Eliminate Oil Industry Subsidies: Reduce the Deficit
One effective way to put the nation's financial house in order is to eliminate unnecessary subsidies for the Oil industry.
The Congressional Research Service reports that since 1968, the six largest companies in the industry have received a staggering $190 billion. This is all lost revenue to the United States Treasury. Mature industries do not warrant continued tax support, especially in light of the very modest incentives provided to the clean energy sector. Join with us in calling for Congress to rearrange its priorities and work to reduce the deficit while directing spending to more productive uses.
For more information about ASBC's work on oil subsides, see:
Dear Senator Baucus:
As business leaders representing small, medium and large businesses, we recognize that when it comes to balancing our own books, we must often rearrange priorities and direct spending to its most productive uses. Congress should do no less as it grapples with soaring deficits and an economy still reeling from the impacts of near collapse.
However, our members are concerned about the recent budget discussions and legislation in Congress that are identifying subsidies to small businesses as “excess” while maintaining significant subsidies to the oil industry. The American Sustainable Business Council is concerned that while many countries, including some of our fiercest competitors are investing in the future, the U.S. remains wedded to economic priorities that are tethered to the past. The most egregious of these of course are tax benefits and other subsidies to the oil and gas industry some of which have been part of the tax code since 1916. The non-partisan Congressional Research Service reports that since 1968, just six of the many subsidies to the oil industry have amounted to a staggering $190 billion in revenue loss to the United States Treasury. For example, the percentage depletion allowance has sacrificed over $111 billion in potential revenue, even as it has allowed some oil companies to actually deduct more than it cost to acquire and develop an oil reserve. These are the kinds of revenue losses that cannot be sustained when these same companies are reporting record billions in profits.
And while it has been suggested that oil and gas companies need these breaks to develop new reserves, which theoretically would be used to increase gasoline availability and presumably reduce the price at the pump, the facts don’t add up. According to the Energy Information Administration, it costs $15 a barrel to produce oil in some fields in the United States. The price of a barrel of oil, which is set on the world market, is hovering over $100 a barrel today, regardless of whether or not it costs $2 to produce that barrel in the Middle East or $15 to produce it in the United States. Instead, according to Citizens for Tax Justice, the big 5 oil companies increasingly are redirecting those billions into dividends and stock purchases. Furthermore much of the increase in the price of gasoline is due to speculation. Removing billions in tax breaks isn’t going to change that.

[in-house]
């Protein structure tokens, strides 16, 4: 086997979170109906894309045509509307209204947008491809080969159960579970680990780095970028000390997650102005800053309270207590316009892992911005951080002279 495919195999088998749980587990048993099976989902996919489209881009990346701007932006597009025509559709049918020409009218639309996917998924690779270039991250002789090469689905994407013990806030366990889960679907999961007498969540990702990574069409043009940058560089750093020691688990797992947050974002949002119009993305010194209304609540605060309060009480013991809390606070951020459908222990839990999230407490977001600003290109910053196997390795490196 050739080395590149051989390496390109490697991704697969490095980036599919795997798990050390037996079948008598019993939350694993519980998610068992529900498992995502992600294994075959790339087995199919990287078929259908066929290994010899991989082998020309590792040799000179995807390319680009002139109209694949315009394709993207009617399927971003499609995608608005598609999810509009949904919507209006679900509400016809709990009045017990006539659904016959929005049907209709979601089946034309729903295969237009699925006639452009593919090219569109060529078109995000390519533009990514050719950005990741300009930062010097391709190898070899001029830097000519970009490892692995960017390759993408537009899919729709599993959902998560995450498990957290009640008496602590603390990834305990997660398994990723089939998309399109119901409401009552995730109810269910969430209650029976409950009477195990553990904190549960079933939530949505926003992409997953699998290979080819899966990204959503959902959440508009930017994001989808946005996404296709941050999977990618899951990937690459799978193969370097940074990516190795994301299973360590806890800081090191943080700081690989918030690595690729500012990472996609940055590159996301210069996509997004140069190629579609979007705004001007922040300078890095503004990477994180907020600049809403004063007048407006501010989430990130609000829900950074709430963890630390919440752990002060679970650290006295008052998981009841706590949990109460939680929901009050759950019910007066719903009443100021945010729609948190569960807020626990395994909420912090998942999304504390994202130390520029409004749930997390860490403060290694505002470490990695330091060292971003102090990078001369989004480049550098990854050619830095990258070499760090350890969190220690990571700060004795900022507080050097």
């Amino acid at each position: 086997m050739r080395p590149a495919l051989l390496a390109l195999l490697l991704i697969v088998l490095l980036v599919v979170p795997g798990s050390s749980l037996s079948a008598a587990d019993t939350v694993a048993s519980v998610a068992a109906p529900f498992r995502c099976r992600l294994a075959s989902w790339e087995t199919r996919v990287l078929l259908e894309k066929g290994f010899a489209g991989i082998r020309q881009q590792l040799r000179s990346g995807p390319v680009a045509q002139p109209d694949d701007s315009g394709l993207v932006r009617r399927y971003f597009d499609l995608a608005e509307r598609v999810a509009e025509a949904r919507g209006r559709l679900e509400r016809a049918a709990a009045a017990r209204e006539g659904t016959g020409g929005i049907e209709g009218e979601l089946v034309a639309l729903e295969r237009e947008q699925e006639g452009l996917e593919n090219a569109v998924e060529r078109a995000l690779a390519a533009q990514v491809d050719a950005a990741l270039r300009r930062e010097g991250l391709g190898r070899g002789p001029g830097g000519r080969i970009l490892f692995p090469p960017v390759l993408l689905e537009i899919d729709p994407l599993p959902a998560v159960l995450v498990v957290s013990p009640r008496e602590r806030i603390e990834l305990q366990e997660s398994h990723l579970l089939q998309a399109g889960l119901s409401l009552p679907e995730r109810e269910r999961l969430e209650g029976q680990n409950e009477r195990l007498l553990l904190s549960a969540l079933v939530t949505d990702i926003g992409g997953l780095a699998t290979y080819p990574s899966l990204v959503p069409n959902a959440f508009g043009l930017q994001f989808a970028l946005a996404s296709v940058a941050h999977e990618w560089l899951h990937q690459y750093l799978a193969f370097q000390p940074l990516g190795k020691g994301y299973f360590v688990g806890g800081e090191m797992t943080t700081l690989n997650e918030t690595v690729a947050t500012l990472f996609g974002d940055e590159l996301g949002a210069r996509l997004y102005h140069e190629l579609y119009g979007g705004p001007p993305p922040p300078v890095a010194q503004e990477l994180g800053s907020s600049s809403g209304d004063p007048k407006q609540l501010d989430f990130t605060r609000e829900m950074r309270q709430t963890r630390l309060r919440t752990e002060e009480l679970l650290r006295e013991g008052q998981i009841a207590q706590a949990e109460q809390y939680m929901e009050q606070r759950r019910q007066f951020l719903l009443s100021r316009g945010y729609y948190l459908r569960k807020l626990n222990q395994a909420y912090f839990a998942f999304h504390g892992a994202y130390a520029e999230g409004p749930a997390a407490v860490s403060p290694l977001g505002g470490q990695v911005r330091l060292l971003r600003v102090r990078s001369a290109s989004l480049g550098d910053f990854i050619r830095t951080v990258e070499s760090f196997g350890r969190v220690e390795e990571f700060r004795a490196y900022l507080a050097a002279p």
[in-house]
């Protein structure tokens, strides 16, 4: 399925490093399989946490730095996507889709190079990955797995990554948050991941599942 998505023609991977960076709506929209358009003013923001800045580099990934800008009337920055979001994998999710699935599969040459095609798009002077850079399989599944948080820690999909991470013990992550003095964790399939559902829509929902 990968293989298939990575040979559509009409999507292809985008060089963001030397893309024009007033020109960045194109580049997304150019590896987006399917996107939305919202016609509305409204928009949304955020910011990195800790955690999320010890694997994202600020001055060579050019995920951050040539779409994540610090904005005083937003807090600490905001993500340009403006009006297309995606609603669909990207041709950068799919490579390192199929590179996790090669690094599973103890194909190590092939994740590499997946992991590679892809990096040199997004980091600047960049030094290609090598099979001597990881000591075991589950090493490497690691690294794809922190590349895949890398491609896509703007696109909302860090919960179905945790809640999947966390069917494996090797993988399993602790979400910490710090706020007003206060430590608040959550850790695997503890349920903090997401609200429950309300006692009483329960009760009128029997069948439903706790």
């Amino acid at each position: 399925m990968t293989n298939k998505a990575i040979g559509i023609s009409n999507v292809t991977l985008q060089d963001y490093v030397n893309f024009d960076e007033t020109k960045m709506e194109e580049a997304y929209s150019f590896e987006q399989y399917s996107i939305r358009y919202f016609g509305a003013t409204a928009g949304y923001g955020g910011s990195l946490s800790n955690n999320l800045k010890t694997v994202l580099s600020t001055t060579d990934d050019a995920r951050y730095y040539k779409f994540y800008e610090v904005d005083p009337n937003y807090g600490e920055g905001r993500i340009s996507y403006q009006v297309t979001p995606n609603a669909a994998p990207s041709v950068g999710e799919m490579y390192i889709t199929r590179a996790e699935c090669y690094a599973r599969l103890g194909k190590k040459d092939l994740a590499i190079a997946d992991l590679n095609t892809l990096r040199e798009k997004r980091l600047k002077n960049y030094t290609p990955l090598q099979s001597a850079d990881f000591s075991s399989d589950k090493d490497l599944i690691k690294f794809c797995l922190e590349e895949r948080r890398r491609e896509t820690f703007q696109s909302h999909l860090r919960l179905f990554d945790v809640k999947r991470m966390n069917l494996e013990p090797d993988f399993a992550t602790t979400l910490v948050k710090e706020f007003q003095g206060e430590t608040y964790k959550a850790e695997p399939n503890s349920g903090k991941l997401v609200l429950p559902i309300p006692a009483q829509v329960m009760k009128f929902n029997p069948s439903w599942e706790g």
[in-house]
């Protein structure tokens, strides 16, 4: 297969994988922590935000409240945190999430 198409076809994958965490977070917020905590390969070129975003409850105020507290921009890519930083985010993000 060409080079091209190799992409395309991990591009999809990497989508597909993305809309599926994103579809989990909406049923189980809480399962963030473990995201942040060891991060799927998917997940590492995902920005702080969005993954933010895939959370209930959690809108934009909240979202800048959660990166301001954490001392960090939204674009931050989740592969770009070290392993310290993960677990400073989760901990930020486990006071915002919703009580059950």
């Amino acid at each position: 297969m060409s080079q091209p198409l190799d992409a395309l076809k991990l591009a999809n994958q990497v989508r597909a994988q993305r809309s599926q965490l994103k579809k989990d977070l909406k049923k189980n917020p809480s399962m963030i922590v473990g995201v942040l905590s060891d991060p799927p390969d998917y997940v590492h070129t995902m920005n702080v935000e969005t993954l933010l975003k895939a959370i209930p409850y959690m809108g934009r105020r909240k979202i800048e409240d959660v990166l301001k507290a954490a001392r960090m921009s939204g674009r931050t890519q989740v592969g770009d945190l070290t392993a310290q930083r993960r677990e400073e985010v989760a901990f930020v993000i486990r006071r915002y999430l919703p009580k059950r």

Yet we are very concerned that in the name of budget austerity, benefits to small business, unlike oil companies, is on the chopping block. The House of Representatives recently passed legislation that would cut tax breaks to small business for health care. Small business, the engine of the economy, should not be hit while large oil companies are reaping in billions. This is especially true since the emissions related to oil are primary sources of smog, which leads to premature deaths and an increase in hospital visits according to the American Lung Association. All Americans foot the bill for those related increased health care costs, including American businesses.
We support efforts to reign in the budget and cut deficits. But Congress needs to examine what makes sense for all Americans, not just a few. We urge you in the coming days as you have the opportunity to scrutinize the federal budget, that you do so with the
foresight to take America forward.
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